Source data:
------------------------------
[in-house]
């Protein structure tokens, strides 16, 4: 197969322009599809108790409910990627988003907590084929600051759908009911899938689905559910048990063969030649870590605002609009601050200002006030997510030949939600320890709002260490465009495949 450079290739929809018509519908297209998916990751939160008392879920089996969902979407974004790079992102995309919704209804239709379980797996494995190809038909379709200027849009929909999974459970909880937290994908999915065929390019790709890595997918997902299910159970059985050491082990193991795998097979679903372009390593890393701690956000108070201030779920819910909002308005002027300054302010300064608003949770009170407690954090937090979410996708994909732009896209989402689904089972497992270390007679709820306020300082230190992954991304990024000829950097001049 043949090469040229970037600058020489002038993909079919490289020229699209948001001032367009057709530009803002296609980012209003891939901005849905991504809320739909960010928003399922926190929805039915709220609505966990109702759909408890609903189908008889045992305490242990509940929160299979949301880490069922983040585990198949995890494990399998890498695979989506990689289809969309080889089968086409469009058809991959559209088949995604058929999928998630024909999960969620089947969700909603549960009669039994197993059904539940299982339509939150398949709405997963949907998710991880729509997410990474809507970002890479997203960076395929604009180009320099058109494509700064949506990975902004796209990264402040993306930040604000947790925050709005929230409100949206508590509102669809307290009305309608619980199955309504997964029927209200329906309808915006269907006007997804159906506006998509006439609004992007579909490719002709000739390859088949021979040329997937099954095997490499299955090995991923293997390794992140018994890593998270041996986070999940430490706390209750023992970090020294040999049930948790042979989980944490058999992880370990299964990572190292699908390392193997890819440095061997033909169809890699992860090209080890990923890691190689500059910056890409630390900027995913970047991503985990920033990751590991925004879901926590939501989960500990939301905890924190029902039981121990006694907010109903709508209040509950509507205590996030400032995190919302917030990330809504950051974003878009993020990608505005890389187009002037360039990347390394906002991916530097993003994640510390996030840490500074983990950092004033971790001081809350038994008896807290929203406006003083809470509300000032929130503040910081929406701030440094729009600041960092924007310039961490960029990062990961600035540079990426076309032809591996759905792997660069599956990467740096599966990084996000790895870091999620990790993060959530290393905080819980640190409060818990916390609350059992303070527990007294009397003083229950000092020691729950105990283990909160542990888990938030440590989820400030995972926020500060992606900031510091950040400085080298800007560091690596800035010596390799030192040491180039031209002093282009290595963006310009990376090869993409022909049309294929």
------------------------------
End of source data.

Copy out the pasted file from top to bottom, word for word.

[in-house]
């Protein structure tokens, strides 16, 4: 197969322009599809108790409910990627988003907590084929600051759908009911899938689905559910048990063969030649870590605002609009601050200002006030997510030949939600320890709002260490465009495949 450079290739929809018509519908297209998916990751939160008392879920089996969902979407974004790079992102995309919704209804239709379980797996494995190809038909379709200027849009929909999974459970909880937290994908999915065929390019790709890595997918997902299910159970059985050491082990193991795998097979679903372009390593890393701690956000108070201030779920819910909002308005002027300054302010300064608003949770009170407690954090937090979410996708994909732009896209989402689904089972497992270390007679709820306020300082230190992954991304990024000829950097001049 043949090469040229970037600058020489002038993909079919490289020229699209948001001032367009057709530009803002296609980012209003891939901005849905991504809320739909960010928003399922926190929805039915709220609505966990109702759909408890609903189908008889045992305490242990509940929160299979949301880490069922983040585990198949995890494990399998890498695979989506990689289809969309080889089968086409469009058809991959559209088949995604058929999928998630024909999960969620089947969700909603549960009669039994197993059904539940299982339509939150398949709405997963949907998710991880729509997410990474809507970002890479997203960076395929604009180009320099058109494509700064949506990975902004796209990264402040993306930040604000947790925050709005929230409100949206508590509102669809307290009305309608619980199955309504997964029927209200329906309808915006269907006007997804159906506006998509006439609004992007579909490719002709000739390859088949021979040329997937099954095997490499299955090995991923293997390794992140018994890593998270041996986070999940430490706390209750023992970090020294040999049930948790042979989980944490058999992880370990299964990572190292699908390392193997890819440095061997033909169809890699992860090209080890990923890691190689500059910056890409630390900027995913970047991503985990920033990751590991925004879901926590939501989960500990939301905890924190029902039981121990006694907010109903709508209040509950509507205590996030400032995190919302917030990330809504950051974003878009993020990608505005890389187009002037360039990347390394906002991916530097993003994640510390996030840490500074983990950092004033971790001081809350038994008896807290929203406006003083809470509300000032929130503040910081929406701030440094729009600041960092924007310039961490960029990062990961600035540079990426076309032809591996759905792997660069599956990467740096599966990084996000790895870091999620990790993060959530290393905080819980640190409060818990916390609350059992303070527990007294009397003083229950000092020691729950105990283990909160542990888990938030440590989820400030995972926020500060992606900031510091950040400085080298800007560091690596800035010596390799030192040491180039031209002093282009290595963006310009990376090869993409022909049309294929």